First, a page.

Westbrook officials sent a sample of the snakeskin off to John Palcyk, a biologist at the University of Texas at Tyler, for genetic analysis. Placyk then sequenced the skinâ€™s mitochondrial genome and found that it belonged to an anacondaâ€”a shocking find that officials announced on August 30.
â€œIt was pretty unexpected, Iâ€™ll tell you that,â€ Palcyk said to Steve Annear of the Boston Globe. â€œThis was a 100 percent match to an anaconda.â€
To refine the ID, Placyk sent along his sequence to JesÃºs Rivas, an anaconda expert at New Mexico Highlands University, who compared it to a genetic database of anacondas from across South America.
In a phone call, Rivas says that the skin belongs to a female green anaconda (Eunectes murinus) thatâ€™s at least 10 to 12 years old, based on the skinâ€™s size. The snakeâ€™s genetic quirks also suggest that its ancestors were most likely from Peru or Bolivia, though the snake probably was bred in the United States. (Find out more about green anacondasâ€”the worldâ€™s largest snakes, pound for pound.)
So how did the snake end up in Maine?
First, itâ€™s still not clear whether the skinâ€™s placement was an elaborate hoax meant to stoke Wessie hype. But if Westbrook is legitimately home to a loose anaconda, Lally thinks that it was released into the wild by its owners, perhaps because they could no longer care for it.
â€œIt would have had to come from someone who either caught it or bought it somewhere, brought it here, and then decided to let it go, for some reason,â€ he says.
The green anaconda can grow up to 20 feet long and weigh a whopping 200 pounds. That’s a big body to feed. And the world’s largest rodent, the capybara, is the perfect entree.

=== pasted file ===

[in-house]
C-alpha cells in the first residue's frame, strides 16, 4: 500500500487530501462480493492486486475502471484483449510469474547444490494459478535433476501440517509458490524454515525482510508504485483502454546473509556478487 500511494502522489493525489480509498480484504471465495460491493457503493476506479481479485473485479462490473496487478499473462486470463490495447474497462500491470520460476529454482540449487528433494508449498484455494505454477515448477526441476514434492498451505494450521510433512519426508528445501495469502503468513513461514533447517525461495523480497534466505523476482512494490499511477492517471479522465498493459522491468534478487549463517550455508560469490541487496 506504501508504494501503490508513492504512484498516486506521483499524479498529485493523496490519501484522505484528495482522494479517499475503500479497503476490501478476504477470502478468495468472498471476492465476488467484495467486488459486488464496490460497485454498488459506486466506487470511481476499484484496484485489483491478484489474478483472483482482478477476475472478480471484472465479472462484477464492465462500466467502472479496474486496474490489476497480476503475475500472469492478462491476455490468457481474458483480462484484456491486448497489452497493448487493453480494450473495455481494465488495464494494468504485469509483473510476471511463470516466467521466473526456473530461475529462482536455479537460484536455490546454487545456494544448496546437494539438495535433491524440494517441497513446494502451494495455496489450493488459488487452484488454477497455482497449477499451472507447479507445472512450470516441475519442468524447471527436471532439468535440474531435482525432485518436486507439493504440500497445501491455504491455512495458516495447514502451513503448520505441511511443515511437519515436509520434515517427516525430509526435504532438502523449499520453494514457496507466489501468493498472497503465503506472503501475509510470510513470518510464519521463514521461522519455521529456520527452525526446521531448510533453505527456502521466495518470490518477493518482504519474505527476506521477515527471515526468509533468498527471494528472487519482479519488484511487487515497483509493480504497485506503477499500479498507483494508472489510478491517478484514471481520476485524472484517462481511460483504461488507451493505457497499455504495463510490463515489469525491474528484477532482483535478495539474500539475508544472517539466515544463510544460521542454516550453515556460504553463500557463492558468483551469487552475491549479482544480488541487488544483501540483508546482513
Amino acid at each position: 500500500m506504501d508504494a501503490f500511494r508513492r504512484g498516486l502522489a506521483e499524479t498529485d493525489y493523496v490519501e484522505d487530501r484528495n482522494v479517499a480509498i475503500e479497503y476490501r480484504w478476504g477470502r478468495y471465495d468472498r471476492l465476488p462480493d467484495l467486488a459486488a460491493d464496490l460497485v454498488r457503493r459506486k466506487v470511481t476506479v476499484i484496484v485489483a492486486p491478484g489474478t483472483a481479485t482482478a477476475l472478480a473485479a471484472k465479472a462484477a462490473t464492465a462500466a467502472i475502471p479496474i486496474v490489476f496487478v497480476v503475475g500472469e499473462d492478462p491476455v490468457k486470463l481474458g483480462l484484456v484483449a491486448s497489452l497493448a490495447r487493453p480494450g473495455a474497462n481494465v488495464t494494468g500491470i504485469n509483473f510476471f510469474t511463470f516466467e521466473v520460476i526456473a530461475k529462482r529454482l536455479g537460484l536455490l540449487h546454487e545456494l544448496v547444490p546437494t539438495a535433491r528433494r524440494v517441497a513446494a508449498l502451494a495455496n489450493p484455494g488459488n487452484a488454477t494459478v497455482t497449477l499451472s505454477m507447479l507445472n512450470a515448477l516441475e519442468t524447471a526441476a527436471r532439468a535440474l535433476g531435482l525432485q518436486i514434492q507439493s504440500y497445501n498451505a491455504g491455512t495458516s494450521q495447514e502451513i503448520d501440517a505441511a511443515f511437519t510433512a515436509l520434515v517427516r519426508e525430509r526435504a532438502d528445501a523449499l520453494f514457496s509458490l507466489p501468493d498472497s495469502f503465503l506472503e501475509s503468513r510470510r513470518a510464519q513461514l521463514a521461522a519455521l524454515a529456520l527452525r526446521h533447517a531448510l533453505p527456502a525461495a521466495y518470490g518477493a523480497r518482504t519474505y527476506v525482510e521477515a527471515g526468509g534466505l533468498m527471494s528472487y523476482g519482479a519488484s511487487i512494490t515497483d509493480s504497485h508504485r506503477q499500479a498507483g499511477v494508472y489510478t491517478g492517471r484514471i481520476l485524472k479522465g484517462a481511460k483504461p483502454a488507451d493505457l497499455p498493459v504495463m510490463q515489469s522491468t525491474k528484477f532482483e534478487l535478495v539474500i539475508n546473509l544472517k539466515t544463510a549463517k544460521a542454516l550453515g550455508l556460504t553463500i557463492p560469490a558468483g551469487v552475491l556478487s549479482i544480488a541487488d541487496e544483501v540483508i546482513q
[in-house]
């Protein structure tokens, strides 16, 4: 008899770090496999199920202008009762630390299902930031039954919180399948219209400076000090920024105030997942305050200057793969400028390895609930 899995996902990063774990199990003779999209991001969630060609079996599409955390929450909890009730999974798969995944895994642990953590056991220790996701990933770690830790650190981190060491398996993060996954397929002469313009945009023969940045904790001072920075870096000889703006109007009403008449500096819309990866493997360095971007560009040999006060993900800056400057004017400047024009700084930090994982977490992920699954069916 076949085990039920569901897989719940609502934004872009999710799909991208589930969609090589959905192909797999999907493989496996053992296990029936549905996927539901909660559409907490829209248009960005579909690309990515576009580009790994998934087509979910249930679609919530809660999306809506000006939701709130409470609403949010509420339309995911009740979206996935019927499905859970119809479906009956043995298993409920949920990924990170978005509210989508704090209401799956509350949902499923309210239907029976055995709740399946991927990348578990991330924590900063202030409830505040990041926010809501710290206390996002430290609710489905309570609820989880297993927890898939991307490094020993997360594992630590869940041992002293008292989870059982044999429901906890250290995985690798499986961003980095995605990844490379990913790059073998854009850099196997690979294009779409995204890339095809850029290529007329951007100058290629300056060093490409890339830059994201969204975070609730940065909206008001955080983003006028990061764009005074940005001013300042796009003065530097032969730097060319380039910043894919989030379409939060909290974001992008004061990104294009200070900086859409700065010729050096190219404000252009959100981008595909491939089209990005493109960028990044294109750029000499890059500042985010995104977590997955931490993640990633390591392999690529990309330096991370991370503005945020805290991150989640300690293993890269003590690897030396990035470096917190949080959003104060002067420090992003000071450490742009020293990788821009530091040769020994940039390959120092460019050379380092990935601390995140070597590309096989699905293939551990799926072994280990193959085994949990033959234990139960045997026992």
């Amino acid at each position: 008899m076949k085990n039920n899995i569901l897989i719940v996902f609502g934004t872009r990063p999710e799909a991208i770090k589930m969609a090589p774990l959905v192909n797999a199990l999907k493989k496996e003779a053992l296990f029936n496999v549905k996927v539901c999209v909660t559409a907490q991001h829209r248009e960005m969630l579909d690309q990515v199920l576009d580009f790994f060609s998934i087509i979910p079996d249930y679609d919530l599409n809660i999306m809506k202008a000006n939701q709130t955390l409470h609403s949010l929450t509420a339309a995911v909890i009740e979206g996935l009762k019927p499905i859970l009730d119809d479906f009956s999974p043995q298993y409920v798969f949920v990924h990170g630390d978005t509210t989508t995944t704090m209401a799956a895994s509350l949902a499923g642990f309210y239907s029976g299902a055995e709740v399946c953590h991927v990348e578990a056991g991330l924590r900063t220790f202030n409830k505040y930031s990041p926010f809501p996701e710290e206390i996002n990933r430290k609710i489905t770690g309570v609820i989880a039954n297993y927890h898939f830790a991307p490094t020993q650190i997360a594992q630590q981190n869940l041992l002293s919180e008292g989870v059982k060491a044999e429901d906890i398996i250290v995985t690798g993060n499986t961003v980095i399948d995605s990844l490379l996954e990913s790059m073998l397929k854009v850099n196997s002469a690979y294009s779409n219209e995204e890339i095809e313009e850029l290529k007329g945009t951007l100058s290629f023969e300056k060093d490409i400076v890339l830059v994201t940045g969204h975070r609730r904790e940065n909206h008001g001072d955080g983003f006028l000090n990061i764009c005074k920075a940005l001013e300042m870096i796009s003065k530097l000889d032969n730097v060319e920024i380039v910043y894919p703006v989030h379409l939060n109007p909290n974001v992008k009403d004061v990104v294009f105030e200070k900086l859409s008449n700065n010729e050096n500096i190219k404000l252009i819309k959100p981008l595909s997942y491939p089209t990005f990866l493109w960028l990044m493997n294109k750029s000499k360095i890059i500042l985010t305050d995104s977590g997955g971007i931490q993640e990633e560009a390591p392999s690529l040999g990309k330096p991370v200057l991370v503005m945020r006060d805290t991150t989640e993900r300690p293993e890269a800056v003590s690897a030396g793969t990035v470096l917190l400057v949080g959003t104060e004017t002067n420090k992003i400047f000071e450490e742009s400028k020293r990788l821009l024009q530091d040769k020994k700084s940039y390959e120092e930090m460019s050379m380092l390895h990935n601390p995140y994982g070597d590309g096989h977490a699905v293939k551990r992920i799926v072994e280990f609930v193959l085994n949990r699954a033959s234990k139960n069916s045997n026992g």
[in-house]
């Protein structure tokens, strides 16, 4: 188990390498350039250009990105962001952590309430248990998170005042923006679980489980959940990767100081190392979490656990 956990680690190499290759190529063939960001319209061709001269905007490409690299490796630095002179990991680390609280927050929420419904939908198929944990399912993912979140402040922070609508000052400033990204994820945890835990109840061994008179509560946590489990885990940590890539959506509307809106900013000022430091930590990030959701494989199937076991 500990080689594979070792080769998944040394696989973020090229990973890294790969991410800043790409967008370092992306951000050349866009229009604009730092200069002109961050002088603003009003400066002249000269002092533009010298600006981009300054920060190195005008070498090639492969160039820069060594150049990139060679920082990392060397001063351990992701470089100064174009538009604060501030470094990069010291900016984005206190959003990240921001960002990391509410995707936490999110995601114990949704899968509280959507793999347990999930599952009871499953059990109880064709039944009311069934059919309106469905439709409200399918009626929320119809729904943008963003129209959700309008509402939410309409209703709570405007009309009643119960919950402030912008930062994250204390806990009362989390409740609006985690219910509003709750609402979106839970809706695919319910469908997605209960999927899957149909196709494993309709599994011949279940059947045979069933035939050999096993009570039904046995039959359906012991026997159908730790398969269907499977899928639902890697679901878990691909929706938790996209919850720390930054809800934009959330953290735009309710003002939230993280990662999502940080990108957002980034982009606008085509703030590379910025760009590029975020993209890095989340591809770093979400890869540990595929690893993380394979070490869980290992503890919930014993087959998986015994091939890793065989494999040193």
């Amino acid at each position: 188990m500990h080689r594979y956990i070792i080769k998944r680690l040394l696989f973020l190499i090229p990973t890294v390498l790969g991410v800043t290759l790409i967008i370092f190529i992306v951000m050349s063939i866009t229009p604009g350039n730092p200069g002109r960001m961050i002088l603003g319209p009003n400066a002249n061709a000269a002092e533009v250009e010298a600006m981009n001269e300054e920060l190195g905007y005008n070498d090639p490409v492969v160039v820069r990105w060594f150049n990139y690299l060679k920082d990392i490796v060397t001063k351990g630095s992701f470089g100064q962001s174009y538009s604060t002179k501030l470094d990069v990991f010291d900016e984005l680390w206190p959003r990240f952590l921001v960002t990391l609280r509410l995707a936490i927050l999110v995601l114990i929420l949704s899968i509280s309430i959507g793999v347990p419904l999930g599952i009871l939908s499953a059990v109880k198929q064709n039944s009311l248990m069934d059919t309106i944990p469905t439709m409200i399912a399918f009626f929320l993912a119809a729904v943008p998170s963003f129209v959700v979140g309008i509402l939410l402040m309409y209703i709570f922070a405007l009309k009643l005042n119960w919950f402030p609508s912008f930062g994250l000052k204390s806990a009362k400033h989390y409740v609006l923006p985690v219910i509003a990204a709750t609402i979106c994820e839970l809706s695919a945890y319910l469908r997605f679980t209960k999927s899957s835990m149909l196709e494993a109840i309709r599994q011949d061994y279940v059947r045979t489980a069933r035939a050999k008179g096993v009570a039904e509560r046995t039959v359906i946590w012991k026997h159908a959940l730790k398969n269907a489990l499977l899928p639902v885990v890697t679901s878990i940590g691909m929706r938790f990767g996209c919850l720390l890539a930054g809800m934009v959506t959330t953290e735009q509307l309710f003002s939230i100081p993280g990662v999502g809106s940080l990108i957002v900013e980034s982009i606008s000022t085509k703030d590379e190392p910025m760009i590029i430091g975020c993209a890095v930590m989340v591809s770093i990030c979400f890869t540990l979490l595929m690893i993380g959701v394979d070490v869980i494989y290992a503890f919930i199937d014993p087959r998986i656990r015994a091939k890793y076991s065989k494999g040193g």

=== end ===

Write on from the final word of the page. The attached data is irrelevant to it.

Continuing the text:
This sort of reptile buyerâ€™s remorse is rare in Maine, says Lally, but it happens elsewhere in the United States. In Florida, the phenomenon has contributed to a boomingâ€”and ecologically disastrousâ€”population of Burmese pythons in the Everglades, an invasive group seeded mostly by the 1992 destruction of a reptile breeding facility by Hurricane Andrew. (Find out how pythons have wreaked havoc on Floridaâ€™s native wildlife.)
But given the snakeâ€™s size and age, Rivas suspects that its owners were dedicated, and he maintains instead that the anaconda got out of its enclosure. â€œPeople who have a snake of this size normally are responsible keepers, [and] itâ€™s very unlikely that they donâ€™t have the awareness that the snake wonâ€™t survive in the wild,â€ says Rivas. â€œI doubt that it was released; more likely, it escaped.â€
If Wessieâ€™s owners accidentally lost her, however, thereâ€™s a good reason why they arenâ€™t putting up â€œlost petâ€ signs: Itâ€™s illegal in Maine to own an anaconda.
Regardless, Maineâ€™s bitterly cold winter ensures that the snakeâ€™s escape will be brief, one way or another. In the wild, Rivas says that anacondas arenâ€™t found in areas with temperatures below 72Â°F. Temperatures below 50Â°F are considered fatal, and night temperatures in Maine are poised to cross that threshold.
â€œIf there is an anaconda, itâ€™ll be dead pretty soon,â€ says Lally.
Lally adds that the snake doesnâ€™t pose a major public safety threat, though he recommends that people not let their dogs and cats loose along the Presumpscot River. In the meantime, officials continue to look for the snakeâ€”and Rivas remains hopeful that they can catch it alive and unharmed.
â€œItâ€™s a curiosity, not a crisis,â€ says Rivas. â€œThe only one in danger here is the anaconda.â€
Hat tip to Karen L. Myers.